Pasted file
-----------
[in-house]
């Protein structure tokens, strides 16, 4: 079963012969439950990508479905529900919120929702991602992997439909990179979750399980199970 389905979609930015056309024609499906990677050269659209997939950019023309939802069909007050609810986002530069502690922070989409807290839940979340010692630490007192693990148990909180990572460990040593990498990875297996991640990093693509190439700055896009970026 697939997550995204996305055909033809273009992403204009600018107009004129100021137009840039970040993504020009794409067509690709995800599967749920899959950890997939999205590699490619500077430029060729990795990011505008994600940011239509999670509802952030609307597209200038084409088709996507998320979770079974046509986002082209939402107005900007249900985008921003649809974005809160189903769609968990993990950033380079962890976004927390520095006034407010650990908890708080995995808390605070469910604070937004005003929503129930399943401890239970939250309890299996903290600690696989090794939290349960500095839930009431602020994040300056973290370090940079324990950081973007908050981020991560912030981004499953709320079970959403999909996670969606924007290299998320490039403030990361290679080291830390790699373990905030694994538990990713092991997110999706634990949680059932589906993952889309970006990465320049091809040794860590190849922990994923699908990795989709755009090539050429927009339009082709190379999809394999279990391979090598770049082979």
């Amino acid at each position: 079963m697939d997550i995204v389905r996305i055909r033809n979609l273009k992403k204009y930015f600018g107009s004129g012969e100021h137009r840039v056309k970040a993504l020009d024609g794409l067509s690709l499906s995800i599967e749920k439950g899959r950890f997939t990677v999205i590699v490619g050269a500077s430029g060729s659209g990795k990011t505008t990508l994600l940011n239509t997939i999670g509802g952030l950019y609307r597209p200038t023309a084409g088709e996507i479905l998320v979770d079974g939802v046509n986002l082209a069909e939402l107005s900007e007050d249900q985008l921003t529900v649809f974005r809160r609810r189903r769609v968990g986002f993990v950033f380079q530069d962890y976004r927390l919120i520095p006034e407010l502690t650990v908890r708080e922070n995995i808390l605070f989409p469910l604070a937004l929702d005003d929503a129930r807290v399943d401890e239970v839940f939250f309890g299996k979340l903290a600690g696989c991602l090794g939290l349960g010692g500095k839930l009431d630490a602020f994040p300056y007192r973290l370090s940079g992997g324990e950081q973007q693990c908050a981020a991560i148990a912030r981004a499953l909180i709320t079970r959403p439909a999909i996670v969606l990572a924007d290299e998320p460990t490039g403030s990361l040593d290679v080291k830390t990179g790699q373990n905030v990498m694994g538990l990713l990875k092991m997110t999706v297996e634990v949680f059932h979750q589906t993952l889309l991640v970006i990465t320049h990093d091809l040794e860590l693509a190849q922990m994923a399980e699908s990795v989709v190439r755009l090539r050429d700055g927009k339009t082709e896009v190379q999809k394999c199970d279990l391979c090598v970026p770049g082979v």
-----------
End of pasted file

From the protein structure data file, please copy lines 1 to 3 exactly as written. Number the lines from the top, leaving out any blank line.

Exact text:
[in-house]
């Protein structure tokens, strides 16, 4: 079963012969439950990508479905529900919120929702991602992997439909990179979750399980199970 389905979609930015056309024609499906990677050269659209997939950019023309939802069909007050609810986002530069502690922070989409807290839940979340010692630490007192693990148990909180990572460990040593990498990875297996991640990093693509190439700055896009970026 697939997550995204996305055909033809273009992403204009600018107009004129100021137009840039970040993504020009794409067509690709995800599967749920899959950890997939999205590699490619500077430029060729990795990011505008994600940011239509999670509802952030609307597209200038084409088709996507998320979770079974046509986002082209939402107005900007249900985008921003649809974005809160189903769609968990993990950033380079962890976004927390520095006034407010650990908890708080995995808390605070469910604070937004005003929503129930399943401890239970939250309890299996903290600690696989090794939290349960500095839930009431602020994040300056973290370090940079324990950081973007908050981020991560912030981004499953709320079970959403999909996670969606924007290299998320490039403030990361290679080291830390790699373990905030694994538990990713092991997110999706634990949680059932589906993952889309970006990465320049091809040794860590190849922990994923699908990795989709755009090539050429927009339009082709190379999809394999279990391979090598770049082979």
């Amino acid at each position: 079963m697939d997550i995204v389905r996305i055909r033809n979609l273009k992403k204009y930015f600018g107009s004129g012969e100021h137009r840039v056309k970040a993504l020009d024609g794409l067509s690709l499906s995800i599967e749920k439950g899959r950890f997939t990677v999205i590699v490619g050269a500077s430029g060729s659209g990795k990011t505008t990508l994600l940011n239509t997939i999670g509802g952030l950019y609307r597209p200038t023309a084409g088709e996507i479905l998320v979770d079974g939802v046509n986002l082209a069909e939402l107005s900007e007050d249900q985008l921003t529900v649809f974005r809160r609810r189903r769609v968990g986002f993990v950033f380079q530069d962890y976004r927390l919120i520095p006034e407010l502690t650990v908890r708080e922070n995995i808390l605070f989409p469910l604070a937004l929702d005003d929503a129930r807290v399943d401890e239970v839940f939250f309890g299996k979340l903290a600690g696989c991602l090794g939290l349960g010692g500095k839930l009431d630490a602020f994040p300056y007192r973290l370090s940079g992997g324990e950081q973007q693990c908050a981020a991560i148990a912030r981004a499953l909180i709320t079970r959403p439909a999909i996670v969606l990572a924007d290299e998320p460990t490039g403030s990361l040593d290679v080291k830390t990179g790699q373990n905030v990498m694994g538990l990713l990875k092991m997110t999706v297996e634990v949680f059932h979750q589906t993952l889309l991640v970006i990465t320049h990093d091809l040794e860590l693509a190849q922990m994923a399980e699908s990795v989709v190439r755009l090539r050429d700055g927009k339009t082709e896009v190379q999809k394999c199970d279990l391979c090598v970026p770049g082979v």